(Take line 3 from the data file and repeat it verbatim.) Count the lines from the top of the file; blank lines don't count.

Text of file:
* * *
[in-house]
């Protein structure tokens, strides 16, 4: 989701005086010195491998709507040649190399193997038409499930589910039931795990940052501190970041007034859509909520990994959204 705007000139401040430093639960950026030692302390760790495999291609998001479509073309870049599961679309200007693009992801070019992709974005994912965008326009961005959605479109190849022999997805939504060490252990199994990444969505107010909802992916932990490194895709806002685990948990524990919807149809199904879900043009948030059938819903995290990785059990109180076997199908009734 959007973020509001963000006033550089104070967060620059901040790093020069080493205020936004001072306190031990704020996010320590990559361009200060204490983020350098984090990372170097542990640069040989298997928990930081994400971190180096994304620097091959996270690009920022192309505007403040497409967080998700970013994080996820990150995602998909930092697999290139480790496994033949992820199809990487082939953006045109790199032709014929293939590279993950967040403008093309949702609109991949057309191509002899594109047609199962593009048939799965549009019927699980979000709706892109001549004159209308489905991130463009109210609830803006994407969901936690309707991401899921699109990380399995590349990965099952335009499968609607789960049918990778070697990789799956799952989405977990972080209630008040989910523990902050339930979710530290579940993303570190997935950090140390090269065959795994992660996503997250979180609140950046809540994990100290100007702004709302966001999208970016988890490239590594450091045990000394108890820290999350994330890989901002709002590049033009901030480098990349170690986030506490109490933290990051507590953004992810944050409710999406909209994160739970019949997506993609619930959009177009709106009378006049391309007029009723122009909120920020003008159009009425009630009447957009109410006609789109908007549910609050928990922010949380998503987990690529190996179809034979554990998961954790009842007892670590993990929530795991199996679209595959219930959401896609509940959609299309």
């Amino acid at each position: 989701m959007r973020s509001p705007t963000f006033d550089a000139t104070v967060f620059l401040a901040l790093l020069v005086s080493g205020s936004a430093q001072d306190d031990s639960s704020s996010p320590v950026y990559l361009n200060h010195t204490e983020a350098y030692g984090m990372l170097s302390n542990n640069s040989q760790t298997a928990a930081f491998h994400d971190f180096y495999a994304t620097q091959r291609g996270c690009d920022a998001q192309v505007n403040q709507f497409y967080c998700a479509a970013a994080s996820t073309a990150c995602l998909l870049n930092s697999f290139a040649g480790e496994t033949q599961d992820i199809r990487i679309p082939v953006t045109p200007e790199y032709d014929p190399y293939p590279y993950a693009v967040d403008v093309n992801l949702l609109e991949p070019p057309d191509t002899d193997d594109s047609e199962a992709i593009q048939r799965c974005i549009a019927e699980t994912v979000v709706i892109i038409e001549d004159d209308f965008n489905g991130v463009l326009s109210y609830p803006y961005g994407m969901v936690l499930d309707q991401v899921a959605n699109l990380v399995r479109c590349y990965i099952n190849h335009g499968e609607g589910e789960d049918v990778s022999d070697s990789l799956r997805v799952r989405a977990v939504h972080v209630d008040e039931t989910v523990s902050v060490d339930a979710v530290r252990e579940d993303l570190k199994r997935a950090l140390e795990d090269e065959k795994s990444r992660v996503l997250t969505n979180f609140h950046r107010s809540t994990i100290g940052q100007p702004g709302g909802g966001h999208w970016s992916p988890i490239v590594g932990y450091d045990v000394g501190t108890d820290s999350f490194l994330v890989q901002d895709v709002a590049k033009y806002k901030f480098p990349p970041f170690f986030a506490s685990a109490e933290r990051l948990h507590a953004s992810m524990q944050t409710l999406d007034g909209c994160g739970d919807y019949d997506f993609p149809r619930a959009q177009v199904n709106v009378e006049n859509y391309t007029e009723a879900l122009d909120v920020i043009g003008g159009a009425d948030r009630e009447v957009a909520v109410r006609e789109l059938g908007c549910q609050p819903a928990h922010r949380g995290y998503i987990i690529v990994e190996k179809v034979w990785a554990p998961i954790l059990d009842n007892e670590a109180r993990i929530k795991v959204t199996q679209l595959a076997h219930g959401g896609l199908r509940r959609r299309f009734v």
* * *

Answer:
């Amino acid at each position: 989701m959007r973020s509001p705007t963000f006033d550089a000139t104070v967060f620059l401040a901040l790093l020069v005086s080493g205020s936004a430093q001072d306190d031990s639960s704020s996010p320590v950026y990559l361009n200060h010195t204490e983020a350098y030692g984090m990372l170097s302390n542990n640069s040989q760790t298997a928990a930081f491998h994400d971190f180096y495999a994304t620097q091959r291609g996270c690009d920022a998001q192309v505007n403040q709507f497409y967080c998700a479509a970013a994080s996820t073309a990150c995602l998909l870049n930092s697999f290139a040649g480790e496994t033949q599961d992820i199809r990487i679309p082939v953006t045109p200007e790199y032709d014929p190399y293939p590279y993950a693009v967040d403008v093309n992801l949702l609109e991949p070019p057309d191509t002899d193997d594109s047609e199962a992709i593009q048939r799965c974005i549009a019927e699980t994912v979000v709706i892109i038409e001549d004159d209308f965008n489905g991130v463009l326009s109210y609830p803006y961005g994407m969901v936690l499930d309707q991401v899921a959605n699109l990380v399995r479109c590349y990965i099952n190849h335009g499968e609607g589910e789960d049918v990778s022999d070697s990789l799956r997805v799952r989405a977990v939504h972080v209630d008040e039931t989910v523990s902050v060490d339930a979710v530290r252990e579940d993303l570190k199994r997935a950090l140390e795990d090269e065959k795994s990444r992660v996503l997250t969505n979180f609140h950046r107010s809540t994990i100290g940052q100007p702004g709302g909802g966001h999208w970016s992916p988890i490239v590594g932990y450091d045990v000394g501190t108890d820290s999350f490194l994330v890989q901002d895709v709002a590049k033009y806002k901030f480098p990349p970041f170690f986030a506490s685990a109490e933290r990051l948990h507590a953004s992810m524990q944050t409710l999406d007034g909209c994160g739970d919807y019949d997506f993609p149809r619930a959009q177009v199904n709106v009378e006049n859509y391309t007029e009723a879900l122009d909120v920020i043009g003008g159009a009425d948030r009630e009447v957009a909520v109410r006609e789109l059938g908007c549910q609050p819903a928990h922010r949380g995290y998503i987990i690529v990994e190996k179809v034979w990785a554990p998961i954790l059990d009842n007892e670590a109180r993990i929530k795991v959204t199996q679209l595959a076997h219930g959401g896609l199908r509940r959609r299309f009734v």